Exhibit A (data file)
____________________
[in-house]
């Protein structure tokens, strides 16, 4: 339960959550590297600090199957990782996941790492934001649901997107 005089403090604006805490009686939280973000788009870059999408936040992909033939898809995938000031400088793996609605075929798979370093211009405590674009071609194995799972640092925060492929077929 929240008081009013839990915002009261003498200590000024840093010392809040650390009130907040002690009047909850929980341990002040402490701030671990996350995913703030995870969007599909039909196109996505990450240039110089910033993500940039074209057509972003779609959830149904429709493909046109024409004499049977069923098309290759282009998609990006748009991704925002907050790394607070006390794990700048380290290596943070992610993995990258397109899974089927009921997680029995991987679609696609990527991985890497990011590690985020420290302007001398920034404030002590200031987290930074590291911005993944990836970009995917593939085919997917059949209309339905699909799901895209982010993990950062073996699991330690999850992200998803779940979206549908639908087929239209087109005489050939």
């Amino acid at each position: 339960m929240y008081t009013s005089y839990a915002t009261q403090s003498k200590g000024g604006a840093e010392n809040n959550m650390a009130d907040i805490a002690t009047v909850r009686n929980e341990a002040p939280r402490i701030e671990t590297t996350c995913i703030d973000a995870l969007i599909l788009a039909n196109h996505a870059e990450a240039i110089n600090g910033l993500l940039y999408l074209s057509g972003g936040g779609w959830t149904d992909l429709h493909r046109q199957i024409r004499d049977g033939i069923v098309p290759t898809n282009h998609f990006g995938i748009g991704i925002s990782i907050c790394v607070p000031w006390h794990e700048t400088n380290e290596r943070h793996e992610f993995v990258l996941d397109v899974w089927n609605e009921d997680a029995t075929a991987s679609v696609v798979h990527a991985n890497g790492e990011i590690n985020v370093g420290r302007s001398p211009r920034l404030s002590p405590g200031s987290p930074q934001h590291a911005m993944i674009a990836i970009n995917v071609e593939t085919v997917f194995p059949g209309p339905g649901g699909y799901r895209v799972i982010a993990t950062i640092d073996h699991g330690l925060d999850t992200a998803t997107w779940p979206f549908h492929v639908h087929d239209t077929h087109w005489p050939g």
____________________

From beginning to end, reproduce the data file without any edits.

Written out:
[in-house]
């Protein structure tokens, strides 16, 4: 339960959550590297600090199957990782996941790492934001649901997107 005089403090604006805490009686939280973000788009870059999408936040992909033939898809995938000031400088793996609605075929798979370093211009405590674009071609194995799972640092925060492929077929 929240008081009013839990915002009261003498200590000024840093010392809040650390009130907040002690009047909850929980341990002040402490701030671990996350995913703030995870969007599909039909196109996505990450240039110089910033993500940039074209057509972003779609959830149904429709493909046109024409004499049977069923098309290759282009998609990006748009991704925002907050790394607070006390794990700048380290290596943070992610993995990258397109899974089927009921997680029995991987679609696609990527991985890497990011590690985020420290302007001398920034404030002590200031987290930074590291911005993944990836970009995917593939085919997917059949209309339905699909799901895209982010993990950062073996699991330690999850992200998803779940979206549908639908087929239209087109005489050939």
């Amino acid at each position: 339960m929240y008081t009013s005089y839990a915002t009261q403090s003498k200590g000024g604006a840093e010392n809040n959550m650390a009130d907040i805490a002690t009047v909850r009686n929980e341990a002040p939280r402490i701030e671990t590297t996350c995913i703030d973000a995870l969007i599909l788009a039909n196109h996505a870059e990450a240039i110089n600090g910033l993500l940039y999408l074209s057509g972003g936040g779609w959830t149904d992909l429709h493909r046109q199957i024409r004499d049977g033939i069923v098309p290759t898809n282009h998609f990006g995938i748009g991704i925002s990782i907050c790394v607070p000031w006390h794990e700048t400088n380290e290596r943070h793996e992610f993995v990258l996941d397109v899974w089927n609605e009921d997680a029995t075929a991987s679609v696609v798979h990527a991985n890497g790492e990011i590690n985020v370093g420290r302007s001398p211009r920034l404030s002590p405590g200031s987290p930074q934001h590291a911005m993944i674009a990836i970009n995917v071609e593939t085919v997917f194995p059949g209309p339905g649901g699909y799901r895209v799972i982010a993990t950062i640092d073996h699991g330690l925060d999850t992200a998803t997107w779940p979206f549908h492929v639908h087929d239209t077929h087109w005489p050939g």